[OSM-talk] How is there not any creative-type (US) copyright in OSM data?
osm at inbox.org
Sun Dec 13 15:22:55 GMT 2009
On Sun, Dec 13, 2009 at 1:02 AM, John Smith <deltafoxtrot256 at gmail.com>wrote:
> 2009/12/13 Anthony <osm at inbox.org>:
> > If geodata is not copyrightable, then Share Alike is meaningless. The
> > original work is public domain, and the modified work is also public
> Assuming public domains is a valid option, which isn't valid in all
If the data is not copyrightable, then it is by definition public domain.
> Even where PD is valid if you modify it and choose a
> license which can be upheld it is no longer PD any more.
If the the data is not copyrightable, it is PD, and no "license" is going to
magically make it not PD.
> The point is, whichever way it's decided, it'll be the same for the
> > data as it is for the original data. If the OSM database is not
> > copyrightable, neither will the modified database be. If the OSM
> > is copyrightable, then the modified database must be.
> Just because certain copyrights don't exists in some jursidictions
> doesn't mean they aren't valid in others. Which is the whole reason
> for ODBL, because geodata may not be considered copyrightable in some
> areas a new method of enforcing the same thing CC-BY-SA is needed.
For the areas where geodata is not copyrightable, CC-BY-SA isn't needed.
> If you'd prefer that, fine. But please be honest about this - the ODbL is
> > more than just a more enforceable version of the spirit of CC-BY-SA. The
> How is this different than the requirements of the GPL where you need
> to make changes available if you distribute binaries?
Well, it's different from the GPL because it uses contract law, and not just
copyright law. As explained in the GPL: "The licenses for most software
and other practical works are designed to take away your freedom to share
and change the works. By contrast, the GNU General Public License is
intended to guarantee your freedom to share and change all versions of a
program--to make sure it remains free software for all its users." The ODbL
falls into the former category of "licenses".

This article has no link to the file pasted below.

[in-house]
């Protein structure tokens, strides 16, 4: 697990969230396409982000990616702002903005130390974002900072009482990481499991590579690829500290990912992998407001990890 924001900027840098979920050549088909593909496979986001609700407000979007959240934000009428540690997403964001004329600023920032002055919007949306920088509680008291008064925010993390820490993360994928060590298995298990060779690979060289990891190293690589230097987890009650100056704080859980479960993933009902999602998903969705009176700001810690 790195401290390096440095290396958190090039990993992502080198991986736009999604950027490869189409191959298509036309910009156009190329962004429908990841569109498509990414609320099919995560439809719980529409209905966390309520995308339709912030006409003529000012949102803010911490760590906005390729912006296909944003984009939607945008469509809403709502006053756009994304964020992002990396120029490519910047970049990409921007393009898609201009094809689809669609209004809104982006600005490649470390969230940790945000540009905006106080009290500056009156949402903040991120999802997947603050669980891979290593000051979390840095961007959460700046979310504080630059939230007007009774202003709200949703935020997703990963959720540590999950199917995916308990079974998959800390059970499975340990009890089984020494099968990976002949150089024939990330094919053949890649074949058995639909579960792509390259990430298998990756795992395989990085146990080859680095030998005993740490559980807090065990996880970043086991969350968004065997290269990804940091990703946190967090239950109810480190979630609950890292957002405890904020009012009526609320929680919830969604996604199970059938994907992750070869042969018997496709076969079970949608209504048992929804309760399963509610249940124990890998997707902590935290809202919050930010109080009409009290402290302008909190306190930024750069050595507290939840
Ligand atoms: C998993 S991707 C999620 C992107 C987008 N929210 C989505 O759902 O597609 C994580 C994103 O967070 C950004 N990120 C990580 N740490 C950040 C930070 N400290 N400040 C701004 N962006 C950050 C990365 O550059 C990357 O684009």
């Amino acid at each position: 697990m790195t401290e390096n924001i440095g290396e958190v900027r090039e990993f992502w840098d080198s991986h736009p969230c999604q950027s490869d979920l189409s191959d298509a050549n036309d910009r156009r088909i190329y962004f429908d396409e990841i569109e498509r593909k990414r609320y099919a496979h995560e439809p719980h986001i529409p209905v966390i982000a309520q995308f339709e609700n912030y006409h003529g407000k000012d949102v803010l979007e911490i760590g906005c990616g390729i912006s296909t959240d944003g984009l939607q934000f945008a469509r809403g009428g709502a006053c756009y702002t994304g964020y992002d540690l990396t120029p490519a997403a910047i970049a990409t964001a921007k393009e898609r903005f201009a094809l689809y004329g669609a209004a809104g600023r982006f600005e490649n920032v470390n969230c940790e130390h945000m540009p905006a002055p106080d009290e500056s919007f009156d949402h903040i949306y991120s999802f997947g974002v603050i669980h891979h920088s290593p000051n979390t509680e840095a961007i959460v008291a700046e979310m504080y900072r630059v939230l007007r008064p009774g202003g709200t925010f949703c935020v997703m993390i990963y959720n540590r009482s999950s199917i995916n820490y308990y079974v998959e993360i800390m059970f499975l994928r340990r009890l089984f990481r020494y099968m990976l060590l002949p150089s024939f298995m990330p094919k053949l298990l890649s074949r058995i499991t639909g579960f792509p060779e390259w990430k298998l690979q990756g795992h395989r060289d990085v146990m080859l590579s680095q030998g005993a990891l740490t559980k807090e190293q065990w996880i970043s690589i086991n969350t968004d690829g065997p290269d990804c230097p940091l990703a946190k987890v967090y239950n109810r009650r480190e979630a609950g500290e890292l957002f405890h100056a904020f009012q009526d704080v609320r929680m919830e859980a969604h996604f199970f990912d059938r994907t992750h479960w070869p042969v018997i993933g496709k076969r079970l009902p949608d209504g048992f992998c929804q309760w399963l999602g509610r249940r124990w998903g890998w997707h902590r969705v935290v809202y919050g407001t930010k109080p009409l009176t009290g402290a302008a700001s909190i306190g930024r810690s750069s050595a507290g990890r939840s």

The ODbL *is* somewhat more similar to the GPL than it is to CC-BY-SA. But
CC-BY-SA was chosen as the license for OSM, not the GPL. So stop saying the
ODbL is in the same spirit as CC-BY-SA. Claim it's in the same spirit as
the GPL, and then we can have that discussion.
> requirements go beyond requiring derivative works to be licensed under the
> > same license. Most significantly, the ODbL requires people to offer
> > of any derivative databases that are used in the making of the final
> > derivative work. Among other things, that means having to keep copies of
> > such databases, something which is not always done (if I want to alter
> > database, render tiles, and then throw out the altered database, I'm not
> > able to do that, because I have to offer people copies of the altered
> > database).
> Again, this is no different than requirements of GPL software.
And again, I was comparing ODbL to the intent of CC-BY-SA, not GPL. If
you'd like me to compare the ODbL to the GPL, please start a new thread, and
I'll be happy to make the full comparison. I hope you first realize,
though, that CC-BY-SA is not the GPL. CC-BY-SA does not require you to
distribute source code when you distribute binaries. It is not *intended*
to require that. And anyone who takes the time to read the simple one page
description of CC-BY-SA ought to know that.
There is no way everyone is going to be happy as a result of this,
> that's human nature, people are influenced and motivated by various
> things, a lot of people agree with the GPL, at lot of people don't
> which is why you end up with others using BSD and other similar
I agree with the GPL. There's little chance I'm going to release my
software under the BSD license. But software isn't geodata.
> If you want to push your data as PD that's fine, tag the change set as
> PD when you upload and problem solved then such data can be extracted
> regardless what other data is licensed as then everyone is happy, of
> course this only counts in countries that have a notion of PD
> otherwise people in those countries wouldn't be able to use such data
> either. Ain't it grand having lawyers make laws? :)
Actually, I've decided I'm not going to release my data as PD. I prefer
copyleft. I prefer CC-BY-SA. It keeps people from taking my data and
incorporating it into data under more restrictive licenses. Like ODbL.
-------------- next part --------------
An HTML attachment was scrubbed...
More information about the talk